Philosophy Compass 3 (5):973-991 (2008)

S. Matthew Liao
New York University
Advances in reproductive genetic engineering have the potential to transform human lives. Not only do they promise to allow us to select children free of diseases, they can also enable us to select children with desirable traits. In this paper, I consider two clusters of arguments for the moral permissibility of reproductive genetic engineering, what I call the Perfectionist View and the Libertarian View; and two clusters of arguments against reproductive genetic engineering, what I call the Human Nature View and the Motivation View. I argue that an adequate theory of the ethics of reproductive genetic engineering should take into account insights gained from these views.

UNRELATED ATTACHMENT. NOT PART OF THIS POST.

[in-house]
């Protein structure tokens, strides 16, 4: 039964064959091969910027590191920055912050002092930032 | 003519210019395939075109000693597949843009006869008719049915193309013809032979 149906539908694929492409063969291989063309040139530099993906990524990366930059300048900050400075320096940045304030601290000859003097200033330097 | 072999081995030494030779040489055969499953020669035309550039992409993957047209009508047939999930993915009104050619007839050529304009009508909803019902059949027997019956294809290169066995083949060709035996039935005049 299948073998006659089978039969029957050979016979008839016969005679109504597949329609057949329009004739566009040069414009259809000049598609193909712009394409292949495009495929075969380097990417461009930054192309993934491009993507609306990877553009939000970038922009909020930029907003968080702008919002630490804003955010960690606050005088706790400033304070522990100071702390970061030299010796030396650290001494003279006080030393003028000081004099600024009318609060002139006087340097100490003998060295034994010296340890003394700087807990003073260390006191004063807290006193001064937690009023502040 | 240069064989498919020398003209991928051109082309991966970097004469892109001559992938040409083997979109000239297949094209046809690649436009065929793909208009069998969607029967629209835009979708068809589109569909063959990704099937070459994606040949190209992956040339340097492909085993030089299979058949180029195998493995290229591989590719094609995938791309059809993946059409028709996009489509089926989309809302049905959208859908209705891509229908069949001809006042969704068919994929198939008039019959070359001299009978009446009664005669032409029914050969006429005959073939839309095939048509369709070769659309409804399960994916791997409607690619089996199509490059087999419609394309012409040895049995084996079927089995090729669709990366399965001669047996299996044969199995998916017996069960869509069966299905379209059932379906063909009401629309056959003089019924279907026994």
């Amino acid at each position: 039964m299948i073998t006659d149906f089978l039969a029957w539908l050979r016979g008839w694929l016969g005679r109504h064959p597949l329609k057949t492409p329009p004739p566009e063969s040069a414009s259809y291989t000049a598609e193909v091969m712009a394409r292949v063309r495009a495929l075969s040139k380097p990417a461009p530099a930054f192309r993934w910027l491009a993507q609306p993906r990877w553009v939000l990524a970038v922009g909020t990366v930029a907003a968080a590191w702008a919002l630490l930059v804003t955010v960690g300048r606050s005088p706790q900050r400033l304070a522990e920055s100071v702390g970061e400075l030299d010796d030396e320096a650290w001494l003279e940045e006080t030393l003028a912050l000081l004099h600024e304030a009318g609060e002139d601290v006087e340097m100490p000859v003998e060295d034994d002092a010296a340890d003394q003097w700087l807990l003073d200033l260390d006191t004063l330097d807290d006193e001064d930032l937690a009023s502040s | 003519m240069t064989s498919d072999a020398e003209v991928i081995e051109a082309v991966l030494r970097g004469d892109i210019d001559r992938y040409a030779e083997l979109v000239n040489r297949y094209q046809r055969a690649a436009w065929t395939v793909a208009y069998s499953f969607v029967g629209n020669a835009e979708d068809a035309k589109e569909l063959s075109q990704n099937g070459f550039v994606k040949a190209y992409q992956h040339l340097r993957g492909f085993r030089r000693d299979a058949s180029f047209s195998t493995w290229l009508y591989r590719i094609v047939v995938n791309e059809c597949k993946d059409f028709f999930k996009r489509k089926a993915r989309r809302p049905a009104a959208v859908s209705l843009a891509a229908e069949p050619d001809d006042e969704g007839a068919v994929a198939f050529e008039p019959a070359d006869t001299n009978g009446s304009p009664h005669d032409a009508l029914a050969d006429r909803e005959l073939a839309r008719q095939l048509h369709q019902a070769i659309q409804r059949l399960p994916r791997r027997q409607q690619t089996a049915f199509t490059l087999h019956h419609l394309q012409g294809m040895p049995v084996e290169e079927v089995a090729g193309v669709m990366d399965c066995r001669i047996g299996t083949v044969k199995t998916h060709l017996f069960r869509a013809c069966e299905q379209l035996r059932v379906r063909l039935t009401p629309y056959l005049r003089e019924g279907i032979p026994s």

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DOI 10.1111/j.1747-9991.2008.00174.x
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References found in this work BETA

What We Owe to Each Other.Thomas Scanlon - 1998 - Belknap Press of Harvard University Press.
Reasons and Persons.Derek Parfit - 1984 - Oxford University Press.
Practical Ethics.Peter Singer - 1979 - Cambridge University Press.

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Citations of this work BETA

Human Engineering and Climate Change.S. Matthew Liao, Anders Sandberg & Rebecca Roache - 2012 - Ethics, Policy and Environment 15 (2):206 - 221.
Is Procreative Beneficence Obligatory?Ben Saunders - 2015 - Journal of Medical Ethics 41 (2):175-178.

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